3. Jettero, I totally get where you are saying. It’s quite obvious that there was a lot missing from your post.

    The first book I read by L.Ron Hubbard was 8-80. A pretty heady first book, you might think. I was a hippy at the time and hippies of course, have no money. Well, many years ago, I wandered into the Scientology organization in London and I had about 30p in my pocket – my train ride home. The cheapest book they had was 30p and it was a rather shop soiled and battered paperback copy of 8-80. I bought the book and walked to a friend’s place. We sat up for several hours poring over the book. Hubbard’s work, more than the writing of many others, builds. You really should read it in sequence as one concept develops into the next and so on. But in spite of this, I actually got a lot out of the book. Perhaps the major thing was the scale:


    I am a musician and this suddenly made it all clear. I now had a way to evaluate music. At the bottom level, there is music as EFFORT – in other words, just a simple beat. Then there is emotional music, Tschaikowsky, Brahms and so on. Above this there is music at the level of REASON, like Bach, Chick Corea and just occasionally, music at this level reaches moments of pure aesthetics.

    Music at the lowest levels lasts a few years at most. It’s popular for a while then it’s gone. Music at the level of reason and aesthetics just goes on and on and on. Bach’s music is still going strong, 300 years after his death and will continue I’m sure for hundreds and thousands of years, possibly more. You can jazz it, pop it, rap it, but it remains Bach.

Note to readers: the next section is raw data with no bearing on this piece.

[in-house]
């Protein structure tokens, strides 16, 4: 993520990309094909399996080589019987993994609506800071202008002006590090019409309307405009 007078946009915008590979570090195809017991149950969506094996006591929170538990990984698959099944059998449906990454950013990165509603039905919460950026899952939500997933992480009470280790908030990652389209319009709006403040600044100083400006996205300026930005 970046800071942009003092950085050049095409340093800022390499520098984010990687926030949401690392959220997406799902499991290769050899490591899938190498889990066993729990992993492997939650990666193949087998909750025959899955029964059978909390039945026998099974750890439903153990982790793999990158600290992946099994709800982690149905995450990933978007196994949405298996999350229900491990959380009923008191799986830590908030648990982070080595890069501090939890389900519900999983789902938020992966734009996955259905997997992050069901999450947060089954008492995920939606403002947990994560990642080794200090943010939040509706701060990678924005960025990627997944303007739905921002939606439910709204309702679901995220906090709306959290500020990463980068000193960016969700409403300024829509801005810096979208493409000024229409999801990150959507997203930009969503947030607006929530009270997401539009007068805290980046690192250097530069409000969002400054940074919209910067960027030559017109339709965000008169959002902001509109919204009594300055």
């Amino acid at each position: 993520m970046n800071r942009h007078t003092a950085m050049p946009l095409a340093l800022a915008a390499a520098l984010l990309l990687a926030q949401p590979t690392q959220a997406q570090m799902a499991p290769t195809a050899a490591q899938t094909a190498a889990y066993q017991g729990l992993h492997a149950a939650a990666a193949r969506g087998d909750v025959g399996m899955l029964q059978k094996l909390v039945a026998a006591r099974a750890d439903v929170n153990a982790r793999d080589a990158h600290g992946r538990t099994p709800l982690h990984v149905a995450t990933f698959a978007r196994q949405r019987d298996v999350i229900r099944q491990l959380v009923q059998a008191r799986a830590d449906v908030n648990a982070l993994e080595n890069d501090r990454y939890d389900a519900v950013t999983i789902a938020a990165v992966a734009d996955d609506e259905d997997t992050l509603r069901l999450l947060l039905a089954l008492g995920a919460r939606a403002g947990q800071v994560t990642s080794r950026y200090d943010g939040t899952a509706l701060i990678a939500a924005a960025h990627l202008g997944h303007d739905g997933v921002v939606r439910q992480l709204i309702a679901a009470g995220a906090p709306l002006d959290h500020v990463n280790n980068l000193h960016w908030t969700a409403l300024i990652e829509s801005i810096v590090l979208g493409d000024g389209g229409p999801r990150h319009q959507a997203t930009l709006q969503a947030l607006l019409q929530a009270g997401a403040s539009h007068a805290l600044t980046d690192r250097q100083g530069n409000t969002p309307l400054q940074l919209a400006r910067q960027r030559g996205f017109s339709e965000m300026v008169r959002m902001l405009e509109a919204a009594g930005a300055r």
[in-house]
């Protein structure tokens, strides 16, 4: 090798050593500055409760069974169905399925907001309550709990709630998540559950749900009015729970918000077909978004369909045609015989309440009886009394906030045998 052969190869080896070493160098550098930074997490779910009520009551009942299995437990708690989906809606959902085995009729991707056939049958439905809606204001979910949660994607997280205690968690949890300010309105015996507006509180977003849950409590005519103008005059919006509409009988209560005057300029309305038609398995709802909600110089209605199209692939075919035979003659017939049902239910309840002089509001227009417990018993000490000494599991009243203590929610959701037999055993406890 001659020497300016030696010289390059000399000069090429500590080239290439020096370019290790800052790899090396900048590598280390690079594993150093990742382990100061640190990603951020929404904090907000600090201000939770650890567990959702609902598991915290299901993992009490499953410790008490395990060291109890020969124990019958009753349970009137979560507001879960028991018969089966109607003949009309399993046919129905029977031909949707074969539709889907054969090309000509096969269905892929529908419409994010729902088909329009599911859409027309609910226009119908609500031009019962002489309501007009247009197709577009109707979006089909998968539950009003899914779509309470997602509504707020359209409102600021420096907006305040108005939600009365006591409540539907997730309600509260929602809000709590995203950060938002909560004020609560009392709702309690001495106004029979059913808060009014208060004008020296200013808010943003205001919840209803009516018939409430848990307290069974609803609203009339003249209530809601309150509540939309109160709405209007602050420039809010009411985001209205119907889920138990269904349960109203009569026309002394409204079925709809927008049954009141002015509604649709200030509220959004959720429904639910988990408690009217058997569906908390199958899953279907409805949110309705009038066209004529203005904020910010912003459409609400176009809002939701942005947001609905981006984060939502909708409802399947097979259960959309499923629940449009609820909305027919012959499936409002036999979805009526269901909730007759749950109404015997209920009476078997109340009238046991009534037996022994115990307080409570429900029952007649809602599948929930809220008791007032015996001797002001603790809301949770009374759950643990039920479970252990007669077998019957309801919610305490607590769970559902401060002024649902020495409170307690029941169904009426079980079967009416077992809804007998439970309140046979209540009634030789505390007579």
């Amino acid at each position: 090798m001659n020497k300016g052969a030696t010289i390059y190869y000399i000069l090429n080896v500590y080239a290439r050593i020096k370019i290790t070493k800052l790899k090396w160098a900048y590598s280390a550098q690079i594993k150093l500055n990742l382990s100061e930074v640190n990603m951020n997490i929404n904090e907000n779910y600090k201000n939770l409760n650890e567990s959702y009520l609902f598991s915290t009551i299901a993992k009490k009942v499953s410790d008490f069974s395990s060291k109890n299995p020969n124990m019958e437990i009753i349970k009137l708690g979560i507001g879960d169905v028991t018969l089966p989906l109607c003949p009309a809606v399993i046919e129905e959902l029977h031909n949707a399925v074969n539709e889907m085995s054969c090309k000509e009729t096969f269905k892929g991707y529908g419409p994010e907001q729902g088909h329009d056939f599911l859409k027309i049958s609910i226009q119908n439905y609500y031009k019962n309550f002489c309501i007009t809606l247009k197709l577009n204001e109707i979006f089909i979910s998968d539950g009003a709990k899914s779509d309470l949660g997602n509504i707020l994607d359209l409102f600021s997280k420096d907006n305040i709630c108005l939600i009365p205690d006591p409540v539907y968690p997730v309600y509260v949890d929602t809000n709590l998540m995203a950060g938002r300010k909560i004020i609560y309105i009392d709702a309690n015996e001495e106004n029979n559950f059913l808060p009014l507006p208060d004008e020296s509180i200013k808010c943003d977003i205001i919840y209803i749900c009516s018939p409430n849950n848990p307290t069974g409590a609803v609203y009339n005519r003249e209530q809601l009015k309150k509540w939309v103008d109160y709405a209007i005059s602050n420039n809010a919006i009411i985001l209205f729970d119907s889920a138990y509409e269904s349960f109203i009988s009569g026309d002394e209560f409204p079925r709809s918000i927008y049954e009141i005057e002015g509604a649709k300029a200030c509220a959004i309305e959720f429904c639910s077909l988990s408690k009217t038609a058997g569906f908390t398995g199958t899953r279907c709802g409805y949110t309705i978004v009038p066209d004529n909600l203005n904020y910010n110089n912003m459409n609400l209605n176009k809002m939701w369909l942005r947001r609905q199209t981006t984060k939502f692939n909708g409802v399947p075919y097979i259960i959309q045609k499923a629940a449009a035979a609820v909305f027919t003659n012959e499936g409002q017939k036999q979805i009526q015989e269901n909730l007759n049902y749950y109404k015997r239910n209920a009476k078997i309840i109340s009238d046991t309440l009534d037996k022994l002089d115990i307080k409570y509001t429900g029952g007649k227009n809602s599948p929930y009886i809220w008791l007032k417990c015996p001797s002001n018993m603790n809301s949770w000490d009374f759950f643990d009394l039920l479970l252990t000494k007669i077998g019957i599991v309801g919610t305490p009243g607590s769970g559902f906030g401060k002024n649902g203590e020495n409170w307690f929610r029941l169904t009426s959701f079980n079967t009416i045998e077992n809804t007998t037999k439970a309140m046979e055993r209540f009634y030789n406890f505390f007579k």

I wonder if people ever watch the same pornographic movie twice. I don’t see pornography lasting for very long. Video games are somewhat the same. Once you’ve played the game, you’ve reached the top level of Myst or whatever it is, you wouldn’t want to do it again.

    These things are not aesthetic, they are effort.

    Villages, towns, cities come and go. What was a gorgeous natural view can be turned by a team of bulldozers and construction crew into houses, offices, shopping malls and so on.

    But PEOPLE go on. People are more important than any of these things.

    In many ways, this is a horrible world. Things are not what they are said to be. A person who loses someone and goes into a deep depression holds out his hand for help. And, instead of a sympathetic ear – just someone listening to him, without comment or judgement, listening and understanding – he gets a psychiatrist and drugs. What started with a loss and plea for help turned into a habit. Great for the psychiatrists and drug companies who make money out of it, but not for the guy who just wanted help but was given betrayal.

    Jettero, you are going in the right direction and I applaud you.

    People need help – real help. Not drugs or more confusion. You are in a position to give them real help and that is a tremendous thing. And the real help, of course, is not telling people what to think – they get too much of that all the time, but just getting them to look. Because when they do so, they figure it out themselves.

    And that is Scientology.

    Knowing how to know.

    What a tremendous gift.

    Go for it.



  4. How can you talk about music, without talking about the world’s most astounding musician, LRH. His music is so awesome it will outlast Bach’s for sure.